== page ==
c The multi-hurdle concept refers to the interaction of factors that affect microbial behavior in foods. Under some circumstances these effects are additive. Under others the implication is that synergistic interactions lead to a combined effect of greater magnitude than the sum of constraints applied individually.
d Population medicine is a medical discipline focusing on the concepts of public health and epidemiology. In veterinary medicine, these concepts are incorporated to make strategic decisions to advance animal and herd health.
While it may seem intuitive to some that healthy animals are critically important for safe food, there are few who understand the intricacies of why. As an example, it is fairly intuitive that an effective antibiotic will help decrease the bacterial load in food. What many do not understand is that it is extremely difficult to ascertain whether or not a particular animal is carrying certain bacteria. Many bacteria, such as Salmonella, are shed intermittently, and cannot be easily detected by routine testing procedures. Animals can harbor types of bacteria in their intestinal tracts that have no effect on their health, but can cause illness in humans. Thus, we must rely on the combination of many different types of interventions to protect our food supply. These interventions would range from prevention and control of disease before it occurs in animals to post harvest interventions such as carcass rinsing to further minimize bacterial contamination in food. Another concept that is often misunderstood or overlooked is how seemingly unrelated illness, such as respiratory disease in a food animal, can affect the presence of enteric bacterial pathogens in the meat. For example, air sacculitis is a respiratory disease that affects poultry. It is a fairly common disease that can spread rapidly and often go undetected until slaughter. The disease causes tissues to become more friablea and difficult to remove during food processing. The increased handling and difficulty in processing increases the potential for damaging the intestines and contaminating the carcass with enteric pathogens that can be harmful to humans2. By controlling this disease through the use of antibiotics and/or other therapeutic agents, veterinarians assist producers in maintaining a healthy flock and a safe food supply. This example further illustrates the necessity to continually maintain and improve animal health in the preservation of food safety.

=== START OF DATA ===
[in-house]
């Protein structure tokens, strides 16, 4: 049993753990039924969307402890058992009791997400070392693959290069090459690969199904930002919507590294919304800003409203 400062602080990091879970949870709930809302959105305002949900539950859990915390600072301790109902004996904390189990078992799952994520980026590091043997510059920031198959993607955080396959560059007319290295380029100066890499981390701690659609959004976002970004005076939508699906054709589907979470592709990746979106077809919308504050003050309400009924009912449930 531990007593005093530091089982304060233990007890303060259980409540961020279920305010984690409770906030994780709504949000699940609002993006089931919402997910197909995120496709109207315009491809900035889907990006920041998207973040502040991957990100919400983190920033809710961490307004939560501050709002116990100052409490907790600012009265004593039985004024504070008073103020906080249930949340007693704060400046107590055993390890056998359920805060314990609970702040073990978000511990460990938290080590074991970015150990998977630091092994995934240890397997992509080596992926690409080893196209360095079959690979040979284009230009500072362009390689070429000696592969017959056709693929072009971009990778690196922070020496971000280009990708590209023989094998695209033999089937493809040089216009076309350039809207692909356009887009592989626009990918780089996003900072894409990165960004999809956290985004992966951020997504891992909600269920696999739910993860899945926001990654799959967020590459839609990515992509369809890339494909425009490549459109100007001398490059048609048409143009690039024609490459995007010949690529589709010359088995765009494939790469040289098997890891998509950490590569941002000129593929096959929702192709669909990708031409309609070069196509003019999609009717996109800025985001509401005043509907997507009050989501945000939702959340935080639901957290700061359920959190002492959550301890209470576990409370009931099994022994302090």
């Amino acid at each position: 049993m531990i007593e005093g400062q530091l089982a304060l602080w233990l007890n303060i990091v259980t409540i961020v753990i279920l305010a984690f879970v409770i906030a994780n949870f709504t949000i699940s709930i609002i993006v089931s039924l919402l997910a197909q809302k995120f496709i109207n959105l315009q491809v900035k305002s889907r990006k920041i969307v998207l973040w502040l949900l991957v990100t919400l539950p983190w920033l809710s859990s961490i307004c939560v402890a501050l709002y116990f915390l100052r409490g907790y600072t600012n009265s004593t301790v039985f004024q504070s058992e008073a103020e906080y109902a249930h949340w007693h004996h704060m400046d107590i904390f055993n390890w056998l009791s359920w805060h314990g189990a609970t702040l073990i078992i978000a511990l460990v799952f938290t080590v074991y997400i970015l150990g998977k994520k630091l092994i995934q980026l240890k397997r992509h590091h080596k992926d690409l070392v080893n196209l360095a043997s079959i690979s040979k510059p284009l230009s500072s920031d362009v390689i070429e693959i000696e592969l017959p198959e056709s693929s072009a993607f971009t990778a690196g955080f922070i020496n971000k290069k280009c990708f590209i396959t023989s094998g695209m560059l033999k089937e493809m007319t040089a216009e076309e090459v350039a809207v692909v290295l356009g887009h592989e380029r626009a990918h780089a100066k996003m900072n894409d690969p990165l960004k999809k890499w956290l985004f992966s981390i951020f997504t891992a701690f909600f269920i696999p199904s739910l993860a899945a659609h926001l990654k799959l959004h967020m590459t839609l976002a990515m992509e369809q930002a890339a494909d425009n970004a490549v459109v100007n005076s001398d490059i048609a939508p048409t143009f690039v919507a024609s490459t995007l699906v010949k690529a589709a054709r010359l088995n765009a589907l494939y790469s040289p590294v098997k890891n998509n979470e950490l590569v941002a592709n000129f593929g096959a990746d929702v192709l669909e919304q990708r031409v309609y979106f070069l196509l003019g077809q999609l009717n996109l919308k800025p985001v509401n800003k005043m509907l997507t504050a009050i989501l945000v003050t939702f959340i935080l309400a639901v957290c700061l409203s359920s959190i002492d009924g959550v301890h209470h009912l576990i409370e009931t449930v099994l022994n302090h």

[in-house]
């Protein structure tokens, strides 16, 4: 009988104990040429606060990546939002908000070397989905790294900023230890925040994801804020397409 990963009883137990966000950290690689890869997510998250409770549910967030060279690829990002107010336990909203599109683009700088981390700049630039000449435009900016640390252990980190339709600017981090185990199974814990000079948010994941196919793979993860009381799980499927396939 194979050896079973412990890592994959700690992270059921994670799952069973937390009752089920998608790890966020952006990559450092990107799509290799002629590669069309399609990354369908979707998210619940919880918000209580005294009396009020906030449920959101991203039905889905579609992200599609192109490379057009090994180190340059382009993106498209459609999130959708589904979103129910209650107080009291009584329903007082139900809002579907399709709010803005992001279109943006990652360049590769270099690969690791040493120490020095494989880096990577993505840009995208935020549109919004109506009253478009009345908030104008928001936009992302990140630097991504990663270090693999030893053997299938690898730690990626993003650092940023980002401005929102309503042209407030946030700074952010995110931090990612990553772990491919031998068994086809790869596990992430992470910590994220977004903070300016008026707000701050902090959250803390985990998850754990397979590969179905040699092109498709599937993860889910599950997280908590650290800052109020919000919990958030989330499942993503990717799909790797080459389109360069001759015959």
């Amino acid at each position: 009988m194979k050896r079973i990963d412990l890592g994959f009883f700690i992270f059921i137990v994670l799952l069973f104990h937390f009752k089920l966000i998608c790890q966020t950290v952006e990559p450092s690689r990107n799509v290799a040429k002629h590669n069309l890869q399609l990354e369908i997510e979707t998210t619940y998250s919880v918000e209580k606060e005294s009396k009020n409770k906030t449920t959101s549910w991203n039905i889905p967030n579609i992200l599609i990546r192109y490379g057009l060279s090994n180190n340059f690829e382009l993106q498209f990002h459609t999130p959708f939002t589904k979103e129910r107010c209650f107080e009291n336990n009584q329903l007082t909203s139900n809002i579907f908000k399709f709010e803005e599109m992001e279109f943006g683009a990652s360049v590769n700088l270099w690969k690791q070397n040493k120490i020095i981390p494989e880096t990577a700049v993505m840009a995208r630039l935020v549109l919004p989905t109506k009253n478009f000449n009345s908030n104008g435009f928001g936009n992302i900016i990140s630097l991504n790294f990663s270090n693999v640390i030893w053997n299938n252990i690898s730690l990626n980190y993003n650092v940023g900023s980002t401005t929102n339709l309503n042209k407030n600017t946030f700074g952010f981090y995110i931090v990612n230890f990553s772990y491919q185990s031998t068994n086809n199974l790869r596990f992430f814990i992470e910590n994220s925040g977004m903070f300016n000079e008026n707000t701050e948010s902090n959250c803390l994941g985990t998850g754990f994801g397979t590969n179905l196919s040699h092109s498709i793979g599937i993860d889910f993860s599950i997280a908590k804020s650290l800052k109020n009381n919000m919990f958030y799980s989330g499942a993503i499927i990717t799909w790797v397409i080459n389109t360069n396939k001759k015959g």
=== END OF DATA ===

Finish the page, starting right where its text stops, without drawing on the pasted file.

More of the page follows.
a Friable is a term used in pathology to describe tissues that are brittle, fragile, and easily damaged.
Veterinarians evaluate whether a therapy's benefits would outweigh its risks to both the patient and to public health. Veterinarians have been trained to "do no harm" as they make therapy recommendations, and they have the duty to utilize such agents to promote animal health and welfare in such a way that safeguards the public health. In addition, veterinarians protect America's food supply by ensuring food animal health from "farm to fork," including their work in clinical practice, in state public health agencies, in the federal government, and in the corporate sector. Healthy animals make healthy food; for veterinarians to be effective in protecting our food supply, the appropriate tools for preventing, mitigating, and treating disease, which include antimicrobials, are paramount for veterinarians to be able to utilize.